Ramadan 2012 Prep Tip #1: Seek Knowledge… – Part 8
بسم الله الرحمن الرحيم
[Important note: I’ve mentioned this before and I’ll mention this one more time. I do not like any men unnecessarily submitting comments. By “unnecessary” I mean anything other than offering required constructive criticism or a needed clarification on a post. As for advice or resources, then they should ask another brother. This should have been obvious but it seems that some people need to be told before they can understand.
From now on, I’ll delete all comments from those who are obviously brothers (sometimes their usernames don’t hint at the gender) unless, as mentioned above, it is required constructive criticism or a needed clarification on a post. This is to avoid any sort of fitnah (trial).]
Some examples of how knowledge benefits us during Ramadan
[Okay, so this part is where I finally link the “Ramadan” to the “Seek knowledge” part.]
So here are some different ways that knowledge can change a so-so Ramadan into a great Ramadan:
[Note: Once again, I’ll be summarising the issue and won’t be mentioning some of the proofs due to time constraints. I have linked to some fatwas though. If you need a particular proof, please do ask.]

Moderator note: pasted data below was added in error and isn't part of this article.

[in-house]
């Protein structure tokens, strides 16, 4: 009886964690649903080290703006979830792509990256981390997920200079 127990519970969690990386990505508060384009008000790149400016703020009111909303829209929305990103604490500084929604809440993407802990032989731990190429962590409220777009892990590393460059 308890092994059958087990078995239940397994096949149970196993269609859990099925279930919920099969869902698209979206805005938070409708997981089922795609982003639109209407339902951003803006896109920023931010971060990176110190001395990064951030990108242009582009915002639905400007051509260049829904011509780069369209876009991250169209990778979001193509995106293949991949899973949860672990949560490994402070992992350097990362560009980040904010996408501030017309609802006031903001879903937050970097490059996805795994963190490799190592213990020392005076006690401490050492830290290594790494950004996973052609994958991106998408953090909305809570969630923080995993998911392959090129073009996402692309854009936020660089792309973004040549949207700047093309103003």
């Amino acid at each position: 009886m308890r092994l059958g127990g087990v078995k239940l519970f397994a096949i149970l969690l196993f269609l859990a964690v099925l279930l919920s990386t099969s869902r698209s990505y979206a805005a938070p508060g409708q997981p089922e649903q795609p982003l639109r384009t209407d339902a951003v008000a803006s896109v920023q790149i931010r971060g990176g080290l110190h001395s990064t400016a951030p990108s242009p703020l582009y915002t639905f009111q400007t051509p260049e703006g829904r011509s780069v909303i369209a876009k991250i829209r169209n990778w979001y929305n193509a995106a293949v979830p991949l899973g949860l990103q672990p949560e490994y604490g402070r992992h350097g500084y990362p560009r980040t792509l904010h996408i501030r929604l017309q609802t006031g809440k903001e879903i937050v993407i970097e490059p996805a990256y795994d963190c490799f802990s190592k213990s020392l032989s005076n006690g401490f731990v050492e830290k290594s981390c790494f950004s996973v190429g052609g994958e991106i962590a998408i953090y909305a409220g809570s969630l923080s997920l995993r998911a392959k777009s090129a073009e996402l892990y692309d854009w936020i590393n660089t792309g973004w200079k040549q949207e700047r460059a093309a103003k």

1) A “normal” act can be changed to an act of worship by changing one’s intention.
– The intention can make or break a good act.
[Please note: I said “good” act. We can’t disobey Allah and say “But our intentions were good!” Disobedience is disobedience. Allah does not accept evil actions, rather he only accepts the good ones.
إن الله طيب لا يقبل إلا طيبا
The Prophet (sallallahu alaihi wasallam) said: “Allah the Almighty is Good and accepts only that which is good.” [Sahih Muslim, Hadeeth No. 2214]
So, I am only referring to halal (lawful) acts and not haram (unlawful acts) when I say “normal” act.]
إنما الأعمال بالنية ، وإنما لامرئ ما نوى ، فمن كانت هجرته إلى الله ورسوله ، فهجرته إلى الله ورسوله ، ومن كانت هجرته إلى دنيا يصيبها ، أو امرأة يتزوجها ، فهجرته إلى ما هاجر إليه